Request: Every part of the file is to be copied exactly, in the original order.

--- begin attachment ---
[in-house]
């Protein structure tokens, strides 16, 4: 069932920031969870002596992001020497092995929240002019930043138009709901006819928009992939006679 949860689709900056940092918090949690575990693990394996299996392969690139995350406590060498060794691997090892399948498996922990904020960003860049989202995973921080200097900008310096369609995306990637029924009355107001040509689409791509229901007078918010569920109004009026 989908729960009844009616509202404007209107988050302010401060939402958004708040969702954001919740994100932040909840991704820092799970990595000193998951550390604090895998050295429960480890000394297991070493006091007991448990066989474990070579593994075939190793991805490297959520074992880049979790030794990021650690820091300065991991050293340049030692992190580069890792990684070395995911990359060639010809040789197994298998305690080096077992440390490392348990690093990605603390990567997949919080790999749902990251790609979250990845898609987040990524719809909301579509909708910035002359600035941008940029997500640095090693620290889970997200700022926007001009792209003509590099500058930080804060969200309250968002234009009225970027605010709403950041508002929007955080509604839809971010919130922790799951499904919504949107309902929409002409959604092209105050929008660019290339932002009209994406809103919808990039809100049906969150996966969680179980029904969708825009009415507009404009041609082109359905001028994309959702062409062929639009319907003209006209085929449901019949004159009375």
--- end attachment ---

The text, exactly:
[in-house]
């Protein structure tokens, strides 16, 4: 069932920031969870002596992001020497092995929240002019930043138009709901006819928009992939006679 949860689709900056940092918090949690575990693990394996299996392969690139995350406590060498060794691997090892399948498996922990904020960003860049989202995973921080200097900008310096369609995306990637029924009355107001040509689409791509229901007078918010569920109004009026 989908729960009844009616509202404007209107988050302010401060939402958004708040969702954001919740994100932040909840991704820092799970990595000193998951550390604090895998050295429960480890000394297991070493006091007991448990066989474990070579593994075939190793991805490297959520074992880049979790030794990021650690820091300065991991050293340049030692992190580069890792990684070395995911990359060639010809040789197994298998305690080096077992440390490392348990690093990605603390990567997949919080790999749902990251790609979250990845898609987040990524719809909301579509909708910035002359600035941008940029997500640095090693620290889970997200700022926007001009792209003509590099500058930080804060969200309250968002234009009225970027605010709403950041508002929007955080509604839809971010919130922790799951499904919504949107309902929409002409959604092209105050929008660019290339932002009209994406809103919808990039809100049906969150996966969680179980029904969708825009009415507009404009041609082109359905001028994309959702062409062929639009319907003209006209085929449901019949004159009375």